W. W. Jacobs’ greatest legacy remains his occult horror story "The Monkey’s Paw", the grotesque talisman of the title offering its owner three wishes, albeit with unintended consequences. Ironically, however, the great majority of Jacobs’ short stories are humorous, lighthearted affairs, often celebrating saucy English sailors. Performer Walter Covell exhibits remarkable vocal dexterity as he weaves together seemingly disparate threads - horror and comedy - into this rich and varied tapestry of storytelling. Covell alternately conjures up the dark, foreboding cadence of an Edgar Allen Poe tale one moment, and the jaunty good humor of a Bertie Wooster the next - indeed, Jacobs was a favorite of fellow British humorist P. G. Wodehouse. This classic collection features 12 short stories, including "The Well", "The Monkey’s Paw", and the title piece.
Stories included are:
"The Lady of the Barge"
"The Monkey's Paw"
"Bill's Paper Chase"
"In the Library"
"A Tiger's Skin"
"A Mixed Proposal"
"An Adulteration Act"
"The Golden Venture"
"Three at Table"
Walter Covell rough almost harsh voice leaves one feeling as though the narrator has spent or misspent a lifetime on the open seas. He tells these stories like an old mariner at the dockside pub.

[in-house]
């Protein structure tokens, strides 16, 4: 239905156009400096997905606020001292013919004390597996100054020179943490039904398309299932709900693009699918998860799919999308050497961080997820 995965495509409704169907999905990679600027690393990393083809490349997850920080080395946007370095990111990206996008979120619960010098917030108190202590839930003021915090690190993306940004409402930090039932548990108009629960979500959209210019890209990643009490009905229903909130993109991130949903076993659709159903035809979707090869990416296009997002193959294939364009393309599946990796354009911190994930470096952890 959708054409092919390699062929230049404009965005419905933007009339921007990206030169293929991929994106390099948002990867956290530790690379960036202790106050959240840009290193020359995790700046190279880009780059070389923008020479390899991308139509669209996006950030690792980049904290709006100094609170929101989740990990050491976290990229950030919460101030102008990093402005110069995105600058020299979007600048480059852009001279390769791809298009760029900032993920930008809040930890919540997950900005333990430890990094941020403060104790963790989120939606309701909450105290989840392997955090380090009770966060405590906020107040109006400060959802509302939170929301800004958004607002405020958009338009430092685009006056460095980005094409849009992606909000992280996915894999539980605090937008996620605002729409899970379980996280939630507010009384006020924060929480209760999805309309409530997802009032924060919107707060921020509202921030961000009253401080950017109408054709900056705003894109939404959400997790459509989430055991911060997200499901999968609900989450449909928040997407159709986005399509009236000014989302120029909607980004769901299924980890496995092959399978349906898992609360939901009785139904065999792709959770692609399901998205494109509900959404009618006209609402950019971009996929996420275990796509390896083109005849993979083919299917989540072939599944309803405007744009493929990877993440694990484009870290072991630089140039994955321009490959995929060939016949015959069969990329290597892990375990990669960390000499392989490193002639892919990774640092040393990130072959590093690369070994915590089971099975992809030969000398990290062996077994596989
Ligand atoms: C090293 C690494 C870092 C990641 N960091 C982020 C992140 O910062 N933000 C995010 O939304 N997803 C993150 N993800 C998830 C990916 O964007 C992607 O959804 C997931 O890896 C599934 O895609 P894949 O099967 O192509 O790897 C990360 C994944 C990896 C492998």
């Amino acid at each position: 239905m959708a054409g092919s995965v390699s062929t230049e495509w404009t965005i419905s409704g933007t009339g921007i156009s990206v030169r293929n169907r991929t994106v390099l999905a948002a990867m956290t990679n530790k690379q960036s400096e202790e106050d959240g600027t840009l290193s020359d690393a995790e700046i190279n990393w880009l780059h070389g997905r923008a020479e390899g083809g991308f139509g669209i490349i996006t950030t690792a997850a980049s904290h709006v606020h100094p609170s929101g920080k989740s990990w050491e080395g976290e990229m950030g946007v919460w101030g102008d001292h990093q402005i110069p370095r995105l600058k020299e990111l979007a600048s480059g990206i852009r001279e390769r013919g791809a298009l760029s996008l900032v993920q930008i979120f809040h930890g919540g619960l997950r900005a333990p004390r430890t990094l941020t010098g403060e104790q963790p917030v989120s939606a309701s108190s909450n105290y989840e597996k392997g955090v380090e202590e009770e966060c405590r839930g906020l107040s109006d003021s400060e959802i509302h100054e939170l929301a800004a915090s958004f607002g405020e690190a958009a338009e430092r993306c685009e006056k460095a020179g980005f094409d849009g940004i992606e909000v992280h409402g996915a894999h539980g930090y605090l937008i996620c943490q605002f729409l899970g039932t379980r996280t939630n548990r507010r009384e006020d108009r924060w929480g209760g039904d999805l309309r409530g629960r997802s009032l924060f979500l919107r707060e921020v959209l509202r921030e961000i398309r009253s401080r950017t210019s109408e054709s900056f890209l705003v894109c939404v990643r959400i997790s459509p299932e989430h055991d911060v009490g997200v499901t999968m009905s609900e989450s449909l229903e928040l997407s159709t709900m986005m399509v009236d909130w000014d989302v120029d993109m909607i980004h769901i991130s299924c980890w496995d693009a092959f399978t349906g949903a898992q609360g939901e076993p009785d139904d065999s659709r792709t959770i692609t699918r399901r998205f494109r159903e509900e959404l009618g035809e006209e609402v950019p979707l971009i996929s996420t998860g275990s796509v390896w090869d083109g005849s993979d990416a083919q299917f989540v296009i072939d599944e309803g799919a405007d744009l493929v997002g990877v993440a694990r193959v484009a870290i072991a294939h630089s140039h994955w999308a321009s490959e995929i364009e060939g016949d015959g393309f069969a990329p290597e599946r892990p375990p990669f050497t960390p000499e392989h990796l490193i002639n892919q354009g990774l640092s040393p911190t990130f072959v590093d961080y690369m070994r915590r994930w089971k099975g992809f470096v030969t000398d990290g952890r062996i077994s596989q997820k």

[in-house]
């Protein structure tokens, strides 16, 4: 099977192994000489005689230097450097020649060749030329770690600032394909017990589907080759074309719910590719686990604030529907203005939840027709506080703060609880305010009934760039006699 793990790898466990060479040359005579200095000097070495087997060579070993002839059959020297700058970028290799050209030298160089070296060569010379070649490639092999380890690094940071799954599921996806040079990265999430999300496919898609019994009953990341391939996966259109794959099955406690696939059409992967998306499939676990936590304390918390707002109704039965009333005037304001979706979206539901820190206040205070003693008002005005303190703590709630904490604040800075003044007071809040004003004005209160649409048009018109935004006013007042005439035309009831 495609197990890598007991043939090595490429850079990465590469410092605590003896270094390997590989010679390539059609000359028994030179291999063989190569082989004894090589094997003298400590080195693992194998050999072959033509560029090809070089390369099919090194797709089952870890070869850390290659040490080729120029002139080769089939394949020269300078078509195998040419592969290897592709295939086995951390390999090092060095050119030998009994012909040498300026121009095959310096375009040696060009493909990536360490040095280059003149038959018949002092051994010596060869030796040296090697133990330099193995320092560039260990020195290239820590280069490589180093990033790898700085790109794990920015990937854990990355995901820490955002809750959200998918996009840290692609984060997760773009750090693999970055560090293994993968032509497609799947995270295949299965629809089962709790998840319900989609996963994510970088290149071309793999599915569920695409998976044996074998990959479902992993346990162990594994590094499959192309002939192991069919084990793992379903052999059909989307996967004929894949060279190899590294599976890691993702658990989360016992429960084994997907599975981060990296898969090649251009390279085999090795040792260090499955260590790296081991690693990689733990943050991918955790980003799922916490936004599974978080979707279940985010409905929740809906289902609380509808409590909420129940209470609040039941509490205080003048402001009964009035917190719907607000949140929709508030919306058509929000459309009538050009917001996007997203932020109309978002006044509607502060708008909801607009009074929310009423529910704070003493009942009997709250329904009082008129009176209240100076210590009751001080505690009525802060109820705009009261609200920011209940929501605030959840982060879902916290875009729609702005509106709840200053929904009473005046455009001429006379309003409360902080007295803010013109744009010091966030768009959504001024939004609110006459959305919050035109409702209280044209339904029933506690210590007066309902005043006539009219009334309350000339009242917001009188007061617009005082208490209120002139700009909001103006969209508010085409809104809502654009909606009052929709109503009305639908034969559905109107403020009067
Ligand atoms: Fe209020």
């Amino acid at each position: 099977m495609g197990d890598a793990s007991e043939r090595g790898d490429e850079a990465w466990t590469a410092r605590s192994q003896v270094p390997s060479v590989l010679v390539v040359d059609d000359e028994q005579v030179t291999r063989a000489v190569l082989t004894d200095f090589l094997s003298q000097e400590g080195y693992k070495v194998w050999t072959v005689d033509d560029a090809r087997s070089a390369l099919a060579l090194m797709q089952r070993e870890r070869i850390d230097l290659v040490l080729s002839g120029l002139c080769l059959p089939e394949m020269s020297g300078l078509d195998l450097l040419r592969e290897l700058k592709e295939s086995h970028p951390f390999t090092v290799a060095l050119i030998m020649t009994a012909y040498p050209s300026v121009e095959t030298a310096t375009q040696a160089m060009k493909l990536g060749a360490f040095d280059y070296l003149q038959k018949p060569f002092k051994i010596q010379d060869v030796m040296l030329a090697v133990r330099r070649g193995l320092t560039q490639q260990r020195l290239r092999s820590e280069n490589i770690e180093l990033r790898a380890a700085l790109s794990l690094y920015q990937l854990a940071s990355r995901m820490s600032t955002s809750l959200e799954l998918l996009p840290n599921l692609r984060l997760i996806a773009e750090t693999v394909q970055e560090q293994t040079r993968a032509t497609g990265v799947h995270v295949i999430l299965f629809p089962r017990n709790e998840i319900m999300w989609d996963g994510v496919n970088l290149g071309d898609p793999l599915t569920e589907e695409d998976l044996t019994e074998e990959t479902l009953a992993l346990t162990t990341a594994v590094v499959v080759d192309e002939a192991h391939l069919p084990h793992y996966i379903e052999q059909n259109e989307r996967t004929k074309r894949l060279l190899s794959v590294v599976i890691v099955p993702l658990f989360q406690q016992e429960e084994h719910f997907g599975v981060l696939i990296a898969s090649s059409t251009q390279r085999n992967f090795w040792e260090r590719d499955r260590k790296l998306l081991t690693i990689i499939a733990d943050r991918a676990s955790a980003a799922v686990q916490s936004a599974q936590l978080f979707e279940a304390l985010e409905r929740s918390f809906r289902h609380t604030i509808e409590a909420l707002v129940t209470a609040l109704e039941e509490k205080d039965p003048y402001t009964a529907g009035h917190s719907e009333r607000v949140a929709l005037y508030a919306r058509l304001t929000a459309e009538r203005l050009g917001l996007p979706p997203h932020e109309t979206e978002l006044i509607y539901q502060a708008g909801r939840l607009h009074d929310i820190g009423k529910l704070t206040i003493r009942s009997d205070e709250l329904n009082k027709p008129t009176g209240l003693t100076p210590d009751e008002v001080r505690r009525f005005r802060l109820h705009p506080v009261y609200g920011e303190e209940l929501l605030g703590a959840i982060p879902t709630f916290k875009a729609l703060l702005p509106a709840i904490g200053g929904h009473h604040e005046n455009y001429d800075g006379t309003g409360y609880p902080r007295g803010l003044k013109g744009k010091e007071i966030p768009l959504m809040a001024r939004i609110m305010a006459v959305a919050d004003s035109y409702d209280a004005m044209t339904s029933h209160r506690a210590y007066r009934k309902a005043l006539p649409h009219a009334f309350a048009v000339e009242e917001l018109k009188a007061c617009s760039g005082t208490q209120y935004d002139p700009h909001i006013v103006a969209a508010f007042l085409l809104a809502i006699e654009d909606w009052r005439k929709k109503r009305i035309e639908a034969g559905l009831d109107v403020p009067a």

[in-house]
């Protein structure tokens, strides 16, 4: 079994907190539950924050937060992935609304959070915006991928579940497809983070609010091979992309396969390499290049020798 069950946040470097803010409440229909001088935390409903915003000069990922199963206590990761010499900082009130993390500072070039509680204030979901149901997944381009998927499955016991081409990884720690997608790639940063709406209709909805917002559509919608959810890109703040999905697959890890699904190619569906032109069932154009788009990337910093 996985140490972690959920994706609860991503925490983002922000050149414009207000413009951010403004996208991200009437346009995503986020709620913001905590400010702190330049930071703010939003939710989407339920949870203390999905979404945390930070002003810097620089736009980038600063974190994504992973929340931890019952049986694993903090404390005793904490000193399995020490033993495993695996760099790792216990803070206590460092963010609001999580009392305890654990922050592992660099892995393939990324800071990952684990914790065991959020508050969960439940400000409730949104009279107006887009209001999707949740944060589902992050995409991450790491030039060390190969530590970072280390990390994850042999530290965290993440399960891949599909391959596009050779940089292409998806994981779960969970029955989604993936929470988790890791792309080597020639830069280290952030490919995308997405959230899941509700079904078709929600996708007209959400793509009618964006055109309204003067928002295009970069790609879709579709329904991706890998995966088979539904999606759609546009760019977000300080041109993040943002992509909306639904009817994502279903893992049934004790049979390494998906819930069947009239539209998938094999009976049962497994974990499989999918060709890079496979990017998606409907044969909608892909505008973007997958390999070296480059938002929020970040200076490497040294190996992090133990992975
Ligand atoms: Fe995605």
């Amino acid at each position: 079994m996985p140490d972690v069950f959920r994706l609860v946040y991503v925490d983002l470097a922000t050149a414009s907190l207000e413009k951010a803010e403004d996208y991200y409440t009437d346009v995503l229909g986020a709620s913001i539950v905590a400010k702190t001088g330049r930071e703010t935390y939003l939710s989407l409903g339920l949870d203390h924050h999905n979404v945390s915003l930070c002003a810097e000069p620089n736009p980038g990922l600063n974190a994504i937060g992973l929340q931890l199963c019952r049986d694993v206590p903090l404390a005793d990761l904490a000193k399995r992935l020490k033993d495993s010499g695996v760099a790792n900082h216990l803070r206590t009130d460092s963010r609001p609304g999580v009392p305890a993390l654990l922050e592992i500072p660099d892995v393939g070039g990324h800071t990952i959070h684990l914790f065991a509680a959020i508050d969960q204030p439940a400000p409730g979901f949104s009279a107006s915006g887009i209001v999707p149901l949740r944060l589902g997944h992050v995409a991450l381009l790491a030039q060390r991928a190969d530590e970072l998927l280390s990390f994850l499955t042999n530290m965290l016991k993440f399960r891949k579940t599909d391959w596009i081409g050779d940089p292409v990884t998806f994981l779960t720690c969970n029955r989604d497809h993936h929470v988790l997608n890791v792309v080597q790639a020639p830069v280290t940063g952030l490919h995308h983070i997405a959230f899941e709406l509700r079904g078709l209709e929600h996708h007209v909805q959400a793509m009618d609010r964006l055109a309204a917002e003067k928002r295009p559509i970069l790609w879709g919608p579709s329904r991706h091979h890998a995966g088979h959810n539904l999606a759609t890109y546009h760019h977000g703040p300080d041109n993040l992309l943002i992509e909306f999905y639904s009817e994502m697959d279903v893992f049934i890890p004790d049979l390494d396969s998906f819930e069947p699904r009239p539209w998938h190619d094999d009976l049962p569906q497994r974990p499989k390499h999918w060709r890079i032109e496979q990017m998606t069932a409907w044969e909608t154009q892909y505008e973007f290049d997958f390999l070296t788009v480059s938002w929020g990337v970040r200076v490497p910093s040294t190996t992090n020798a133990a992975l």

I had mixed reactions to these short stories. Almost none came out the way one expects. In one case, a murderer walks away unpunished; further the reader (listener) cheers and the tiger story is absolutely fun, well at the end. My three favorites are: The Lady of the Barge although, I am not exactly sure what was resolved, it was an interesting boat ride, I think the guy got the girl; A Mixed Proposal where the lover is cheated out of his lady by his lady and his rival (I cheered for the rival); Captain Rogers was alluded to above as a story where the murderer walks free undetected. The Monkey's Paw and The Well are a bit macabre for my sensitive nature and tender heart. Nevertheless, there other natures and hearts which will find them engrossing, even entertaining.
If you buy this book, don't expected a barn burner. The stories are merely interesting, drops of picante sauce in the gumbo of one's library of life.
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